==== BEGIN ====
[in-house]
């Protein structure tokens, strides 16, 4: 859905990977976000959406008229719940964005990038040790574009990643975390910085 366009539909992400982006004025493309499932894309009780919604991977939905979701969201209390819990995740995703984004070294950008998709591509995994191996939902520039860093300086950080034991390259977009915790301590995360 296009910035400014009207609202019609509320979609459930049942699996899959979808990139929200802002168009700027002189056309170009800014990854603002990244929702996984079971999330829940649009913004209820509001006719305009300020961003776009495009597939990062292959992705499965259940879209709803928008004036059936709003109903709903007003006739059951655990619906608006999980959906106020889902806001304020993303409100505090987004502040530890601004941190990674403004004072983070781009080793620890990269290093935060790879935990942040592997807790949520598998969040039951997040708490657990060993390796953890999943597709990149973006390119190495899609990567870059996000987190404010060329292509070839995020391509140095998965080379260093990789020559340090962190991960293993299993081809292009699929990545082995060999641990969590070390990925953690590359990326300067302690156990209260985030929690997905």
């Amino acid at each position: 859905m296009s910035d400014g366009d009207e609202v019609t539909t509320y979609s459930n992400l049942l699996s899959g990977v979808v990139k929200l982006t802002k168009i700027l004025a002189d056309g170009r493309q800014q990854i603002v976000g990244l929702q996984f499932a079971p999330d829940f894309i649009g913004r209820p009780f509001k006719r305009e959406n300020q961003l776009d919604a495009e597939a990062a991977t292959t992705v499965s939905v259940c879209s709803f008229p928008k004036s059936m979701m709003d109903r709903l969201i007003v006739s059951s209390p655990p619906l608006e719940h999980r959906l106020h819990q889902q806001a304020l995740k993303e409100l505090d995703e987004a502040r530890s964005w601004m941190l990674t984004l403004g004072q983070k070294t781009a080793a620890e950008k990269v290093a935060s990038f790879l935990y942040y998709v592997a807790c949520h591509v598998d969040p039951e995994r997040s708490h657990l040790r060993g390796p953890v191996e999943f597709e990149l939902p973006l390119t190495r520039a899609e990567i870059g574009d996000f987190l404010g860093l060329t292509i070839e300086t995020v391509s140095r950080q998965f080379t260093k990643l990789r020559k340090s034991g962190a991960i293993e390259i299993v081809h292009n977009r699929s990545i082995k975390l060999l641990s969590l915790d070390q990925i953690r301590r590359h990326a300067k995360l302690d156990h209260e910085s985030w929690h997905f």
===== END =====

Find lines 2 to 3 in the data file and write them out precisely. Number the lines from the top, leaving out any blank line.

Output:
């Protein structure tokens, strides 16, 4: 859905990977976000959406008229719940964005990038040790574009990643975390910085 366009539909992400982006004025493309499932894309009780919604991977939905979701969201209390819990995740995703984004070294950008998709591509995994191996939902520039860093300086950080034991390259977009915790301590995360 296009910035400014009207609202019609509320979609459930049942699996899959979808990139929200802002168009700027002189056309170009800014990854603002990244929702996984079971999330829940649009913004209820509001006719305009300020961003776009495009597939990062292959992705499965259940879209709803928008004036059936709003109903709903007003006739059951655990619906608006999980959906106020889902806001304020993303409100505090987004502040530890601004941190990674403004004072983070781009080793620890990269290093935060790879935990942040592997807790949520598998969040039951997040708490657990060993390796953890999943597709990149973006390119190495899609990567870059996000987190404010060329292509070839995020391509140095998965080379260093990789020559340090962190991960293993299993081809292009699929990545082995060999641990969590070390990925953690590359990326300067302690156990209260985030929690997905």
């Amino acid at each position: 859905m296009s910035d400014g366009d009207e609202v019609t539909t509320y979609s459930n992400l049942l699996s899959g990977v979808v990139k929200l982006t802002k168009i700027l004025a002189d056309g170009r493309q800014q990854i603002v976000g990244l929702q996984f499932a079971p999330d829940f894309i649009g913004r209820p009780f509001k006719r305009e959406n300020q961003l776009d919604a495009e597939a990062a991977t292959t992705v499965s939905v259940c879209s709803f008229p928008k004036s059936m979701m709003d109903r709903l969201i007003v006739s059951s209390p655990p619906l608006e719940h999980r959906l106020h819990q889902q806001a304020l995740k993303e409100l505090d995703e987004a502040r530890s964005w601004m941190l990674t984004l403004g004072q983070k070294t781009a080793a620890e950008k990269v290093a935060s990038f790879l935990y942040y998709v592997a807790c949520h591509v598998d969040p039951e995994r997040s708490h657990l040790r060993g390796p953890v191996e999943f597709e990149l939902p973006l390119t190495r520039a899609e990567i870059g574009d996000f987190l404010g860093l060329t292509i070839e300086t995020v391509s140095r950080q998965f080379t260093k990643l990789r020559k340090s034991g962190a991960i293993e390259i299993v081809h292009n977009r699929s990545i082995k975390l060999l641990s969590l915790d070390q990925i953690r301590r590359h990326a300067k995360l302690d156990h209260e910085s985030w929690h997905f």